October 29, 2009

Christian Art?

Ok. So I've been reading Dorothy Sayers essays this afternoon, this dreary cold and wet afternoon that suggests a head cold in the making... The essay entitled: "Toward a Christian Esthetic" captured my attention. No, not because of the dry title! (What does "esthetic" exactly mean anyway?*)  --but because I think 'the arts' have gotten a bad rap in our times from Christians and I'm always on the lookout for a good defense.  Just because anything and everything unsavory and bizarre is termed ''art" and promoted at the taxpayer's expense does not mean that art is useless does it?  or that artists are all losers?  No regard is given to the fact that God is in fact the greatest Artist of all time and surely His image is detectable somewhere in His creatures' capacity to create.  Anyway,  I digress by way of telling how such a dry title could capture my attention on this drowsy afternoon....

Dorothy Sayers sets out in this essay to give a state of the arts report and to propose a Christian philosophy of the arts, as in, what should art look like (whether poem, painting or play, or movie, music or sculpting) if it is truly reflective of the image of God?  Her analysis concerns England in the World War II era, but I find her remarks to be strikingly apropos to our own times.  Her analysis if it is accurate is cause for alarm in our generation, as in NOW, for ourselves and our own progeny!  Only catch is I'm not sure what action to take.  Here's hoping you have some ideas to add.

But first the state of things:
It's the age old problem of a culture which demands entertainment at the expense of true art.  What's the difference?  The Greeks tried to get a handle on it.  Plato figured there should be only good guys on the stage--only things worthy of imitation, inspiring noble action.  Then he went further than that and wanted to ban all representational art, that is, all art that was an imitation of the real thing.  Hmm... I guess all plays and movies are out!  His reason: the effect on the audience.  He said it was a waste of emotional energy that could have been put toward the real problems of life instead of dissipated in the theater. He said that arousing passions whether pity, courage, indignation or whatever by means of play-acting  left the mind empty and slack with no appetite for real life, but only for more of the same. He was a prophet to his own generation, and to ours?  We haven't come to war and collapse yet.  Is that our only hope?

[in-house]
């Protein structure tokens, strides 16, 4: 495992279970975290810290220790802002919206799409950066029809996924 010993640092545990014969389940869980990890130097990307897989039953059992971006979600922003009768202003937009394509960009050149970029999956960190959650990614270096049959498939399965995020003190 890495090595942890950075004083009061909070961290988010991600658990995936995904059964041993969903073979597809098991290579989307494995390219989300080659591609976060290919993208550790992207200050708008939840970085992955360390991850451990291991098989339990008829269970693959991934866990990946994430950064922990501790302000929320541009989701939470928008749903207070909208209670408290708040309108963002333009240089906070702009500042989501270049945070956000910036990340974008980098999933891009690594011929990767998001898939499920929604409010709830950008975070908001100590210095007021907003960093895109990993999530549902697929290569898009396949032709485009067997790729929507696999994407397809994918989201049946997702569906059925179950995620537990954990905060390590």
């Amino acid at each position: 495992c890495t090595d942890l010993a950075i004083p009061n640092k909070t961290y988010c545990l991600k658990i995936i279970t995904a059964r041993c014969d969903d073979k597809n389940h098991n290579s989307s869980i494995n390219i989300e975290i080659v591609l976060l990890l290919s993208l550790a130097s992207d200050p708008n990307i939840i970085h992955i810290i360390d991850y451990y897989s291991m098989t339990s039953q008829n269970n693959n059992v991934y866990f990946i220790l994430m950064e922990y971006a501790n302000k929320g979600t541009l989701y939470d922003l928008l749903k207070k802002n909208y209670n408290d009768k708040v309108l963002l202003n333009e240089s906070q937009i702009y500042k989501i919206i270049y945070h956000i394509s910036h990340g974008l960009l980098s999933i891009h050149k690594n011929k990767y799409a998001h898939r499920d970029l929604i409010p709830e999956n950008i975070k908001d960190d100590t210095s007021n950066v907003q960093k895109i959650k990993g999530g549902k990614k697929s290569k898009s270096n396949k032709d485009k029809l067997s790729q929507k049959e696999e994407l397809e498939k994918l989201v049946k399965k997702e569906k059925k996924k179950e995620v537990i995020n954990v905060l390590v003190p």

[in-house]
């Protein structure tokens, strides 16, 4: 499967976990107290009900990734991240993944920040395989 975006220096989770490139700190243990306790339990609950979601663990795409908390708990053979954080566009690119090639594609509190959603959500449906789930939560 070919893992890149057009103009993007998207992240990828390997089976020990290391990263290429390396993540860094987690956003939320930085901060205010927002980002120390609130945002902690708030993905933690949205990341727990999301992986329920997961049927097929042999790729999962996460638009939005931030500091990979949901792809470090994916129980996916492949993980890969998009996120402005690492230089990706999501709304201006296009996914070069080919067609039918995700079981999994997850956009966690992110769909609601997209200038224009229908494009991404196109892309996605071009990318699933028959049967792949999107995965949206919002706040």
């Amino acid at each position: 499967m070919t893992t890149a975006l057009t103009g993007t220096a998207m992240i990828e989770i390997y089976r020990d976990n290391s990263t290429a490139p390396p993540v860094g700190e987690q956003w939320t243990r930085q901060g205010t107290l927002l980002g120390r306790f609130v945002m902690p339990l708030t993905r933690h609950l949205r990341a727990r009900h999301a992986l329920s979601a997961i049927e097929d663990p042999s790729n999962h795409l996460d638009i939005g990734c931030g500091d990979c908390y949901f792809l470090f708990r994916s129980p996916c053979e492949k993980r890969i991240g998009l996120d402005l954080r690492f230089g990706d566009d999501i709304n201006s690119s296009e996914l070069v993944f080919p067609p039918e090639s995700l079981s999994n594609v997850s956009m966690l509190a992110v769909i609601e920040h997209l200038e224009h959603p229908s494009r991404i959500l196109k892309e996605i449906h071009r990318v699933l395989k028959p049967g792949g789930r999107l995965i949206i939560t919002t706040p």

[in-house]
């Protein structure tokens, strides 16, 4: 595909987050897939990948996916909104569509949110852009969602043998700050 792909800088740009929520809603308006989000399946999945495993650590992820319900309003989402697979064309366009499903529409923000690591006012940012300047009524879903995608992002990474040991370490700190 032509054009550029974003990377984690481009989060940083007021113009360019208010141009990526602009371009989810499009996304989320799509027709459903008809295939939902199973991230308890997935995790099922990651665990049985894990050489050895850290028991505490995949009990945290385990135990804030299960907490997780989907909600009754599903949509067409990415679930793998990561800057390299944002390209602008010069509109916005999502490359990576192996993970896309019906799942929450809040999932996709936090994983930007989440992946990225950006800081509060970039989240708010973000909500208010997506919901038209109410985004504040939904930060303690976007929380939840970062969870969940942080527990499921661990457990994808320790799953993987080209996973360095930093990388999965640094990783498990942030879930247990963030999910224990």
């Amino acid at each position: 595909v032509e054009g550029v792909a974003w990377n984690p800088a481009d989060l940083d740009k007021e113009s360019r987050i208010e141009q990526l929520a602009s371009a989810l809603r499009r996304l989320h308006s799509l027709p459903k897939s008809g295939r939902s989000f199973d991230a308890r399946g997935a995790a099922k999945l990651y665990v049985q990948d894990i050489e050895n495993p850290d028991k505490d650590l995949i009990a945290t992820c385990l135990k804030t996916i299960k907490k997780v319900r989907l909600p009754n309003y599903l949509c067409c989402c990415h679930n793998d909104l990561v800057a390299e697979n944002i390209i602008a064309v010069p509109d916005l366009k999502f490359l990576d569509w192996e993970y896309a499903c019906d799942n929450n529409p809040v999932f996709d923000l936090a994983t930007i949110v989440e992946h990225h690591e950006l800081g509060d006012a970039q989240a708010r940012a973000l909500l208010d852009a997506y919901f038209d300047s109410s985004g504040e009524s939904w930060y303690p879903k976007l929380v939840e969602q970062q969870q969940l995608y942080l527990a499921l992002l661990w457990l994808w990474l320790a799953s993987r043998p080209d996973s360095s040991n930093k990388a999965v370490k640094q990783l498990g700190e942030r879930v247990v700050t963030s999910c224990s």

I quote from Sayers:
"We too have audiences and critics and newspapers assessing every play and book and novel in terms of its entertainment value, and a whole generation of young men and women who dream over novels and wallow in daydreaming at the cinema, and who seemed to be in a fair way of doping themselves into complete irresponsibility over the conduct of life until war came, as it did in Greece, to jerk them back to reality."

While such diversions may be ok for occasional relaxation, Sayers suggests that a regular diet of the unreal will eventually corrupt one's consciousness of reality in experience leading to "a civilization that lives for amusement, a civilization without guts, without experience, and out of touch with reality." Yikes.  What a prognosis.

This type of "art" according to Sayers fails to conform to a proper Christian esthetic. 

What then? 
Shall we have movies and books instead that moralize and preach, upholding good causes and manipulating the viewer with a good story line to take action? Is this real art or just propaganda?

Will leave you to chew on these thoughts till next time.  My day has wound down to a drowsy evening by the fire and it feels like time for a break from so much thinking... perhaps a good movie would be just the thing? (!)


* esthetic - A guiding principle in matters of artistic beauty and taste; artistic sensibility

Quotations taken from the Essay: Toward a Christian Esthetic in The Whimsical Christian by Dorothy Sayers

1 comment:

A Daughter of the King said...

I enjoyed reading this, Linda. Your ponderings are deep, honest and inspiring.